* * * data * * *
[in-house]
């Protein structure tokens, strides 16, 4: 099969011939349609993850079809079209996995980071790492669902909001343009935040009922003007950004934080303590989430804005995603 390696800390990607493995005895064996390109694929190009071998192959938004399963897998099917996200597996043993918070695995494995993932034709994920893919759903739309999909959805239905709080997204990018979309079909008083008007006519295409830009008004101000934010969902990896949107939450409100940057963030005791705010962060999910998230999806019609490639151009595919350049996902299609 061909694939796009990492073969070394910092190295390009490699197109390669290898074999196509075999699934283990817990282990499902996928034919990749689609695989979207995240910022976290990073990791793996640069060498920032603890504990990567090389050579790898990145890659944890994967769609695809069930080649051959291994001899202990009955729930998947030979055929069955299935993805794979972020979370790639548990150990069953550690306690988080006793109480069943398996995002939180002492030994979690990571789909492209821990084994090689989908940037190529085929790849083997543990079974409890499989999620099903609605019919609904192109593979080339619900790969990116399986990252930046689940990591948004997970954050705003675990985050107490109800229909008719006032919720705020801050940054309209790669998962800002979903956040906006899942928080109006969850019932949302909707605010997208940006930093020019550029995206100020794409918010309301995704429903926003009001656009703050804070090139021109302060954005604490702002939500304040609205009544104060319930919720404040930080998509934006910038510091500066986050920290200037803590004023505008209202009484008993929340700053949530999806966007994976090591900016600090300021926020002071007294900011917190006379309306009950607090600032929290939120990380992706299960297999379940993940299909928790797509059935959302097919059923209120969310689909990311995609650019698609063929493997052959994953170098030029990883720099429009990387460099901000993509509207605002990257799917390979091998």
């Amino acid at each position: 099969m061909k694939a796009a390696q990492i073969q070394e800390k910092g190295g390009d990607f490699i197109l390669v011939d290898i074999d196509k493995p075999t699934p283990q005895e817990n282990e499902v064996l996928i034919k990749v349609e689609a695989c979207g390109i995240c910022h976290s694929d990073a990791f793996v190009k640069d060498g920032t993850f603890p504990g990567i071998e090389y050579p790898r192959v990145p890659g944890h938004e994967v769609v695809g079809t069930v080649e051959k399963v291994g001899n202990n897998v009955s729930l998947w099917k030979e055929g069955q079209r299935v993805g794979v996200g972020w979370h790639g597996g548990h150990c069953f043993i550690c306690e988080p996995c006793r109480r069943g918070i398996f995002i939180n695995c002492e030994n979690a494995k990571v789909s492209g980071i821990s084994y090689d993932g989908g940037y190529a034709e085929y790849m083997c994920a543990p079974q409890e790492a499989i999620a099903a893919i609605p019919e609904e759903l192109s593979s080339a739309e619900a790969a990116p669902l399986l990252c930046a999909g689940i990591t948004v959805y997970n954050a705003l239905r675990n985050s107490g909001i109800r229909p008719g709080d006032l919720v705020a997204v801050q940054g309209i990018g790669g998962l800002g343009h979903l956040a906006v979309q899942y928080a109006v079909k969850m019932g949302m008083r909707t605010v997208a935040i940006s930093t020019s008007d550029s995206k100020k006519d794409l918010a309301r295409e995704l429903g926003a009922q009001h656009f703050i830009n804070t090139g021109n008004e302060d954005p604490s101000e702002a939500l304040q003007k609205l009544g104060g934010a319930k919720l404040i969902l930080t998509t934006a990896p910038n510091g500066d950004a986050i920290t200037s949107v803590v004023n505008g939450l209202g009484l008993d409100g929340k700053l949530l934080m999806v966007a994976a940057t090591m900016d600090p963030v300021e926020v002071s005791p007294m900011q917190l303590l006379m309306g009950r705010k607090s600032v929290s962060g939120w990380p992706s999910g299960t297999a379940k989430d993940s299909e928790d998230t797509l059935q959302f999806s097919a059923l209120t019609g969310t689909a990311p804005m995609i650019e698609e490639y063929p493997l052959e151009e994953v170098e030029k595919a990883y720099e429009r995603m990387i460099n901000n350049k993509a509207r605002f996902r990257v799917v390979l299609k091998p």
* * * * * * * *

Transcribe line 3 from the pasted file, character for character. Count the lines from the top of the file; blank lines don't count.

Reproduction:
């Amino acid at each position: 099969m061909k694939a796009a390696q990492i073969q070394e800390k910092g190295g390009d990607f490699i197109l390669v011939d290898i074999d196509k493995p075999t699934p283990q005895e817990n282990e499902v064996l996928i034919k990749v349609e689609a695989c979207g390109i995240c910022h976290s694929d990073a990791f793996v190009k640069d060498g920032t993850f603890p504990g990567i071998e090389y050579p790898r192959v990145p890659g944890h938004e994967v769609v695809g079809t069930v080649e051959k399963v291994g001899n202990n897998v009955s729930l998947w099917k030979e055929g069955q079209r299935v993805g794979v996200g972020w979370h790639g597996g548990h150990c069953f043993i550690c306690e988080p996995c006793r109480r069943g918070i398996f995002i939180n695995c002492e030994n979690a494995k990571v789909s492209g980071i821990s084994y090689d993932g989908g940037y190529a034709e085929y790849m083997c994920a543990p079974q409890e790492a499989i999620a099903a893919i609605p019919e609904e759903l192109s593979s080339a739309e619900a790969a990116p669902l399986l990252c930046a999909g689940i990591t948004v959805y997970n954050a705003l239905r675990n985050s107490g909001i109800r229909p008719g709080d006032l919720v705020a997204v801050q940054g309209i990018g790669g998962l800002g343009h979903l956040a906006v979309q899942y928080a109006v079909k969850m019932g949302m008083r909707t605010v997208a935040i940006s930093t020019s008007d550029s995206k100020k006519d794409l918010a309301r295409e995704l429903g926003a009922q009001h656009f703050i830009n804070t090139g021109n008004e302060d954005p604490s101000e702002a939500l304040q003007k609205l009544g104060g934010a319930k919720l404040i969902l930080t998509t934006a990896p910038n510091g500066d950004a986050i920290t200037s949107v803590v004023n505008g939450l209202g009484l008993d409100g929340k700053l949530l934080m999806v966007a994976a940057t090591m900016d600090p963030v300021e926020v002071s005791p007294m900011q917190l303590l006379m309306g009950r705010k607090s600032v929290s962060g939120w990380p992706s999910g299960t297999a379940k989430d993940s299909e928790d998230t797509l059935q959302f999806s097919a059923l209120t019609g969310t689909a990311p804005m995609i650019e698609e490639y063929p493997l052959e151009e994953v170098e030029k595919a990883y720099e429009r995603m990387i460099n901000n350049k993509a509207r605002f996902r990257v799917v390979l299609k091998p």